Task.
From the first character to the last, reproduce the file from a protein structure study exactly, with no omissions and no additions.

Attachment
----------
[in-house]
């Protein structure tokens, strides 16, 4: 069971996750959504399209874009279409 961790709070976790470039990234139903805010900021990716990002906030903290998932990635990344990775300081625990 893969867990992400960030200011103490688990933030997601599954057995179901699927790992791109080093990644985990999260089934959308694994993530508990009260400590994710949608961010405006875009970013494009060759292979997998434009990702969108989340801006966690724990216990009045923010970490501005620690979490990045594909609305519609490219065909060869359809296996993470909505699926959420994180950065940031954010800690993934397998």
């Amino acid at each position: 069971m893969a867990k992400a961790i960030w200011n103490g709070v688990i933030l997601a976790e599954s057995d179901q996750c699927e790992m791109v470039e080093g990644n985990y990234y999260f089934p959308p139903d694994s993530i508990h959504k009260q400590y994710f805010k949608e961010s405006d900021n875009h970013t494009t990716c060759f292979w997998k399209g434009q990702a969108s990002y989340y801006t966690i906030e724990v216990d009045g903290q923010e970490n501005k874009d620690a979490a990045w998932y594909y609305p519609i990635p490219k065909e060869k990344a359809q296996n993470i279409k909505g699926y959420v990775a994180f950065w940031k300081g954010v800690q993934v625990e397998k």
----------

[in-house]
């Protein structure tokens, strides 16, 4: 069971996750959504399209874009279409 961790709070976790470039990234139903805010900021990716990002906030903290998932990635990344990775300081625990 893969867990992400960030200011103490688990933030997601599954057995179901699927790992791109080093990644985990999260089934959308694994993530508990009260400590994710949608961010405006875009970013494009060759292979997998434009990702969108989340801006966690724990216990009045923010970490501005620690979490990045594909609305519609490219065909060869359809296996993470909505699926959420994180950065940031954010800690993934397998």
């Amino acid at each position: 069971m893969a867990k992400a961790i960030w200011n103490g709070v688990i933030l997601a976790e599954s057995d179901q996750c699927e790992m791109v470039e080093g990644n985990y990234y999260f089934p959308p139903d694994s993530i508990h959504k009260q400590y994710f805010k949608e961010s405006d900021n875009h970013t494009t990716c060759f292979w997998k399209g434009q990702a969108s990002y989340y801006t966690i906030e724990v216990d009045g903290q923010e970490n501005k874009d620690a979490a990045w998932y594909y609305p519609i990635p490219k065909e060869k990344a359809q296996n993470i279409k909505g699926y959420v990775a994180f950065w940031k300081g954010v800690q993934v625990e397998k």